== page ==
There are a lot of choices out there these when it comes to 360° cameras, and while many of them are very good, the really good ones capable of shooting super high resolution are extremely expensive. But all is not lost. You can still get very high resolution 360° my simply stitching multiple shots from a regular camera together. Even something like a GoPro action camera.
In this video from My Tech Fun, we see how we can use a 3D printed panoramic mount (also designed by My Tech Fun – and free to download) in order to shoot 12K 360° images with an action camera. While GoPro does have their own 360° camera, this will offer a lot more resolution and detail when zooming through the image on the desktop.
The technique relies on shooting precisely seven images. Five of them cover 360° in the horizontal access, and the other two points straight up at the sky (the Zenith) and down at the ground (the Nadir). But in order to shoot them well, without seeing perspective shifts from a moving camera, the head needs to be designed in such a way that it spins about the lens, not the base of the camera, in two axes. The panoramic head shown in the video offsets the camera in order to do that.
My Tech Fun’s design uses an interesting mechanism of steel BB pellets and the spring from a ballpoint pen to make the head lock into each those five positions when shooting the horizontal axis every 72°. Because the field of view of the GoPro on its side is still greater than 72°, there’s plenty of overlap to be able to stitch them together in post.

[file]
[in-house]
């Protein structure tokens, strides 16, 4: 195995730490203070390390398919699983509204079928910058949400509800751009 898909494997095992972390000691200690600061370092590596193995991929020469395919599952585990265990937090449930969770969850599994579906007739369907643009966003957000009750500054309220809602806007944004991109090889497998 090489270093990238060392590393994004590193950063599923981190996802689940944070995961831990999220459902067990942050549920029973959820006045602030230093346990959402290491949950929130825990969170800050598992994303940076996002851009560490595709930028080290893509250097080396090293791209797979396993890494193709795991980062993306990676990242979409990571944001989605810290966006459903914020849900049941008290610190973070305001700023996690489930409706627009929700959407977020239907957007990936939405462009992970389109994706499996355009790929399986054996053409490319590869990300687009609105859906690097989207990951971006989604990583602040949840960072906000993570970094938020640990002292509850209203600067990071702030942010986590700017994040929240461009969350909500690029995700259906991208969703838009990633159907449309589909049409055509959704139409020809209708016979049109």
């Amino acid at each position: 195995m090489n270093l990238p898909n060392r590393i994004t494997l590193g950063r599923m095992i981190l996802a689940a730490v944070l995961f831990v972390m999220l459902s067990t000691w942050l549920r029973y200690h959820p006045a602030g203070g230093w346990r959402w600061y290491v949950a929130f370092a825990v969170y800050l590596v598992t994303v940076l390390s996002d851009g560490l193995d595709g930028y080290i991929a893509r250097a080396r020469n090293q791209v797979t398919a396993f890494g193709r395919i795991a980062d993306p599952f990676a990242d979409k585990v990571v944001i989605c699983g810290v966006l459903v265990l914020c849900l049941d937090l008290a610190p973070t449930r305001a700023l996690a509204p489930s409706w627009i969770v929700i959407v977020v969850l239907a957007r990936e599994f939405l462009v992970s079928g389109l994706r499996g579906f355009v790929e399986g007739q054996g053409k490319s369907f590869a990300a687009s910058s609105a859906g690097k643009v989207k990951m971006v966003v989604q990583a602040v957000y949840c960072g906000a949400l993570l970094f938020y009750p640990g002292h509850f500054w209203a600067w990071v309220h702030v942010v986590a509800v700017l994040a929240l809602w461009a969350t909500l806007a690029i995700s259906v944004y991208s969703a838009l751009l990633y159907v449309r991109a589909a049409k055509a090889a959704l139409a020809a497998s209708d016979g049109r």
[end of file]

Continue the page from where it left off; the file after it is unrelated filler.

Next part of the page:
The STL files for the project can be downloaded from the My Tech Fun website, and they’ll work with just about all action cameras, thanks to the standard GoPro mounting hardware used. On the base, to attach it to your tripod is a standard Arca Swizz sized mounting plate, although it’s 3D printed plastic, so I probably wouldn’t go too heavy on the tightening.
You’ll want to make sure you’re using an action camera that offers full manual exposure control so that you get a consistent exposure from one shot to the next, but then the final step is to just stitch it all together. There are many apps you can use, but if you’re after a free option, Hugin is a good one.
It’s a very cool design, and I might have to print one of these up to see how it handles the Insta360 ONE R (unboxing & first impressions here). Even though the Insta360 ONE R Twin Edition does come with a 5.7K dual-lens 360° module, I’m curious to see what kind of detail I can pull with a stitched panorama from multiple shots with the regular 4K module.
Stitching images to make a 360° final result is nothing new. CG artists have been doing it for years to create their HDRI environment maps. But is it still common today with as readily available as 360° cameras are now? Do you stitch your own 360° photos or do you just use a 360° camera?